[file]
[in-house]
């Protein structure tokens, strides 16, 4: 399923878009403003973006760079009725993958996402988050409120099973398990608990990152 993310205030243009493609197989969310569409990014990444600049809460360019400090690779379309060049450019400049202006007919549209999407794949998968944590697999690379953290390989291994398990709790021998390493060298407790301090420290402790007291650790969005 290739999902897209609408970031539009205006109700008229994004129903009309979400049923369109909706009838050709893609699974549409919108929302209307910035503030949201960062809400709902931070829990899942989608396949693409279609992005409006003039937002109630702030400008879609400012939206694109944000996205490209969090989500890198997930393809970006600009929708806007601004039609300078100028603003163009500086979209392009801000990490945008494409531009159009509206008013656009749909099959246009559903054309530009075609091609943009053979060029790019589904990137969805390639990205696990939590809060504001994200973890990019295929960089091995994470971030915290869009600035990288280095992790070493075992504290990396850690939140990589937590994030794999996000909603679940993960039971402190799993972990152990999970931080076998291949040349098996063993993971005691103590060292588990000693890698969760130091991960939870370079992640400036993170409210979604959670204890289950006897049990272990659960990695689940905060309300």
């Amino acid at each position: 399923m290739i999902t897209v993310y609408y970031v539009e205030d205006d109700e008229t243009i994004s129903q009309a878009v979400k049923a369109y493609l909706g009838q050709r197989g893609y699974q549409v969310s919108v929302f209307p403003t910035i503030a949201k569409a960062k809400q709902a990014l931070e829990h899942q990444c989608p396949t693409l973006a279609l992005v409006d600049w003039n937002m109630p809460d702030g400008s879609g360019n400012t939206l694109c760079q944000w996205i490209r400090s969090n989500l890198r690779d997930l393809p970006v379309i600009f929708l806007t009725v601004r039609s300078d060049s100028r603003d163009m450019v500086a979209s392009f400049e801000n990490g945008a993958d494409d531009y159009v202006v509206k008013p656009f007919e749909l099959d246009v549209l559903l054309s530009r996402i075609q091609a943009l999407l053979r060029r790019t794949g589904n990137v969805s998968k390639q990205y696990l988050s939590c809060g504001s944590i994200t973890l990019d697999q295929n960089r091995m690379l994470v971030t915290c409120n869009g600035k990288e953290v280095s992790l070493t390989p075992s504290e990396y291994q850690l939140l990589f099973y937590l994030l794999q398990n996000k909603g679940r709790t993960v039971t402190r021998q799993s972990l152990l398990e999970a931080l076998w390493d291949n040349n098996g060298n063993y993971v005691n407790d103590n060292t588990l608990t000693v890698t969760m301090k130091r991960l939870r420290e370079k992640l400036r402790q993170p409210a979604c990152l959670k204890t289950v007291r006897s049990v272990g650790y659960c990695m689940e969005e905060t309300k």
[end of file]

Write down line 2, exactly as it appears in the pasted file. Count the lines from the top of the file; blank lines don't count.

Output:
């Protein structure tokens, strides 16, 4: 399923878009403003973006760079009725993958996402988050409120099973398990608990990152 993310205030243009493609197989969310569409990014990444600049809460360019400090690779379309060049450019400049202006007919549209999407794949998968944590697999690379953290390989291994398990709790021998390493060298407790301090420290402790007291650790969005 290739999902897209609408970031539009205006109700008229994004129903009309979400049923369109909706009838050709893609699974549409919108929302209307910035503030949201960062809400709902931070829990899942989608396949693409279609992005409006003039937002109630702030400008879609400012939206694109944000996205490209969090989500890198997930393809970006600009929708806007601004039609300078100028603003163009500086979209392009801000990490945008494409531009159009509206008013656009749909099959246009559903054309530009075609091609943009053979060029790019589904990137969805390639990205696990939590809060504001994200973890990019295929960089091995994470971030915290869009600035990288280095992790070493075992504290990396850690939140990589937590994030794999996000909603679940993960039971402190799993972990152990999970931080076998291949040349098996063993993971005691103590060292588990000693890698969760130091991960939870370079992640400036993170409210979604959670204890289950006897049990272990659960990695689940905060309300």